A Manual of Mental Science for Teachers and Students: Or, Childhood: Its Character and Culture

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L. N. Fowler, 1897 - 235 pÓgines
 

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PÓgina 164 - Things base and vile, holding no quantity, Love can transpose to form and dignity. Love looks not with the eyes, but with the mind ; And therefore is wing'd Cupid painted blind...
PÓgina 199 - I shall pass through this world but once. Any good thing therefore that I can do, or any kindness that I can show to any human being, let me do it now. Let me not defer it or neglect it, for I shall not pass this way again.
PÓgina 140 - tis the mind that makes the body rich ; And as the sun breaks through the darkest clouds, So honour peereth in the meanest habit. What is the jay more precious than the lark Because his feathers are more beautiful ? Or is the adder better than the eel Because his painted skin contents the eye ? O, no, good Kate ; neither art thou the worse For this poor furniture and mean array.
PÓgina 205 - OH for a lodge in some vast wilderness, Some boundless contiguity of shade, Where rumor of oppression and deceit, Of unsuccessful or successful war, Might never reach me more...
PÓgina 155 - A MOTHER'S LOVE A MOTHER'S Love, — how sweet the name ! What is a Mother's love ? — A noble, pure, and tender flame, Enkindled from above, To bless a heart of earthly mould ; The warmest love that can grow cold ; This is a Mother's Love.
PÓgina 53 - Hail, MEMORY, hail ! in thy exhaustless mine From age to age unnumbered treasures shine ! Thought and her shadowy brood thy call obey, And Place and Time are subject to thy sway ! Thy pleasures most we feel, when most alone ; The only pleasures we can call our own.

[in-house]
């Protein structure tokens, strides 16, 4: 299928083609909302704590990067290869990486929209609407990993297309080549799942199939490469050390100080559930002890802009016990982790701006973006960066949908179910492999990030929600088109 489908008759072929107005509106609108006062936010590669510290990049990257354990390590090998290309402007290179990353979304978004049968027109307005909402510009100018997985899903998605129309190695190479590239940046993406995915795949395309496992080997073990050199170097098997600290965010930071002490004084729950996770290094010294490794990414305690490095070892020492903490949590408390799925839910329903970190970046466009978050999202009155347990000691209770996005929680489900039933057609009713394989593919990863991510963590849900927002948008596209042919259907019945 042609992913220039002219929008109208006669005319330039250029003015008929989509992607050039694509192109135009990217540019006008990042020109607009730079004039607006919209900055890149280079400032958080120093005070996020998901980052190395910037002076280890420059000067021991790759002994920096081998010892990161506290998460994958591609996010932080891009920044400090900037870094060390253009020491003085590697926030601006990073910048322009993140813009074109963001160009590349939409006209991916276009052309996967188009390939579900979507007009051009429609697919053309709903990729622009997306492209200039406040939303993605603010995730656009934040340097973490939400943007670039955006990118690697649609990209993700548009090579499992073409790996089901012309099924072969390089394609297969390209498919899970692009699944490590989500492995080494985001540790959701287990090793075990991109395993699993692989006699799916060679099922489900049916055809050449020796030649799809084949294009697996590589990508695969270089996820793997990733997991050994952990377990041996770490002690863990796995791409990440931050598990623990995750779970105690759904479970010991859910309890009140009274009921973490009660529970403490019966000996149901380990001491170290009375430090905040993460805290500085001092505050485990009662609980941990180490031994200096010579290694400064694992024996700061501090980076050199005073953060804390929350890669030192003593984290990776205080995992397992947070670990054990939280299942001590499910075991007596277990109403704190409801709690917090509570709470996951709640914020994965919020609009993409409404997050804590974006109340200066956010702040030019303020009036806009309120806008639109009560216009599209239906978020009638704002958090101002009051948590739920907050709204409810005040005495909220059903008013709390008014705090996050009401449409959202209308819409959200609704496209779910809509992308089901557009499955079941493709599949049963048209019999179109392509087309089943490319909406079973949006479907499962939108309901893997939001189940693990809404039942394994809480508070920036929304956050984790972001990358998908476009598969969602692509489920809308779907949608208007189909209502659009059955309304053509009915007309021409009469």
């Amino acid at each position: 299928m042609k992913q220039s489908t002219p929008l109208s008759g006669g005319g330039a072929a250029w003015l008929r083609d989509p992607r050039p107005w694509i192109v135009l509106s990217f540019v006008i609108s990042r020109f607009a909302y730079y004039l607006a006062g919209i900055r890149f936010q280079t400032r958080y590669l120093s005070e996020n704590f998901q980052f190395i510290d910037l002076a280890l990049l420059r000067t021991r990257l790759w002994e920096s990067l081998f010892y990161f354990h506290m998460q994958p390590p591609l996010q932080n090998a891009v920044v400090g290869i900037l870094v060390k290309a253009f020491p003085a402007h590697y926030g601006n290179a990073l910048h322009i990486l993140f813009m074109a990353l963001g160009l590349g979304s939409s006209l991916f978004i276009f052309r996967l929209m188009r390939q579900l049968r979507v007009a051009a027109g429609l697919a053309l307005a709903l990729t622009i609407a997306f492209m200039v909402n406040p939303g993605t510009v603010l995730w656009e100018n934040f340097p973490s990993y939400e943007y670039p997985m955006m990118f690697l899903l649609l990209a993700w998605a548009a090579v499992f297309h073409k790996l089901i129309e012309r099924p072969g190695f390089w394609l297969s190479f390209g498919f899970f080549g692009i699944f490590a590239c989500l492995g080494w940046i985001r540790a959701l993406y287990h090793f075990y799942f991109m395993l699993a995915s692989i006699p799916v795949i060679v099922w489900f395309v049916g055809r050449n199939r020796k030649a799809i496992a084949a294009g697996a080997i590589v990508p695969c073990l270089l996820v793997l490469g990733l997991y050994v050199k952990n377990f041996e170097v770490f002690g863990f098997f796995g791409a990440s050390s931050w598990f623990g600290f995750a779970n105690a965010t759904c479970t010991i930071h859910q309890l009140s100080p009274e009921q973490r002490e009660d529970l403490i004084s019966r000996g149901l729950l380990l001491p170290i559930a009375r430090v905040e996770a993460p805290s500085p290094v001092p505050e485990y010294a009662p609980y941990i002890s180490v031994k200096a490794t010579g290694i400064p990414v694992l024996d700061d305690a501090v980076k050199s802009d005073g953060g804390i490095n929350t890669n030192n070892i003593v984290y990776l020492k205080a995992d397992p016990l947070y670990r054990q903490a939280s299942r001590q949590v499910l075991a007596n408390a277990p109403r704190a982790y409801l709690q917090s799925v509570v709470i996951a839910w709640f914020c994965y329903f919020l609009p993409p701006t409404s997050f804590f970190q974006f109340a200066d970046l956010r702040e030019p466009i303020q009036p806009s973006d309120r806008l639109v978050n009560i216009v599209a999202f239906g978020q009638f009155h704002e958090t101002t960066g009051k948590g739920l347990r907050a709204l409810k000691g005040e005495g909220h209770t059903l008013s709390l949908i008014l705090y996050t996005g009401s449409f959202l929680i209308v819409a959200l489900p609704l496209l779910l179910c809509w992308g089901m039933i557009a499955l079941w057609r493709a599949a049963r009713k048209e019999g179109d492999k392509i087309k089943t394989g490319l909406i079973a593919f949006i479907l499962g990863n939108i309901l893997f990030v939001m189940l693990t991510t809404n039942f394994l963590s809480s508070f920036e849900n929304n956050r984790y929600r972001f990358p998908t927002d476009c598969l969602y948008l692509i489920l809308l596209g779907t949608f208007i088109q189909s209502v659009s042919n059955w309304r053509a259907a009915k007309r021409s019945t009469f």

PÓgina 67 - ... face of heaven, which, from afar, Comes down upon the waters ; all its hues, From the rich sunset to the rising star, Their magical variety diffuse : And now they change ; a paler shadow strews Its mantle o'er the mountains ; parting day Dies like the dolphin, whom each pang imbues With a new colour as it gasps away, The last still loveliest, till — 'tis gone — and all is gray.
PÓgina 57 - Your face, my thane, is as a book, where men May read strange matters : — to beguile the time, Look like the time ; bear welcome in your eye, Your hand, your tongue : look like the innocent flower, But be the serpent under it.
PÓgina 84 - OFT in the stilly night, Ere Slumber's chain has bound me, Fond Memory brings the light Of other days around me; The smiles, the tears, Of boyhood's years, The words of love then spoken; The eyes that shone, Now dimmed and gone, The cheerful hearts now broken ! Thus, in the stilly night, Ere Slumber's chain has bound me, Sad Memory brings the light Of other days around me.
PÓgina 117 - True wit is nature to advantage dress'd; What oft was thought, but ne'er so well express'd; Something, whose truth convinc'd at sight we find, That gives us back the image of our mind.

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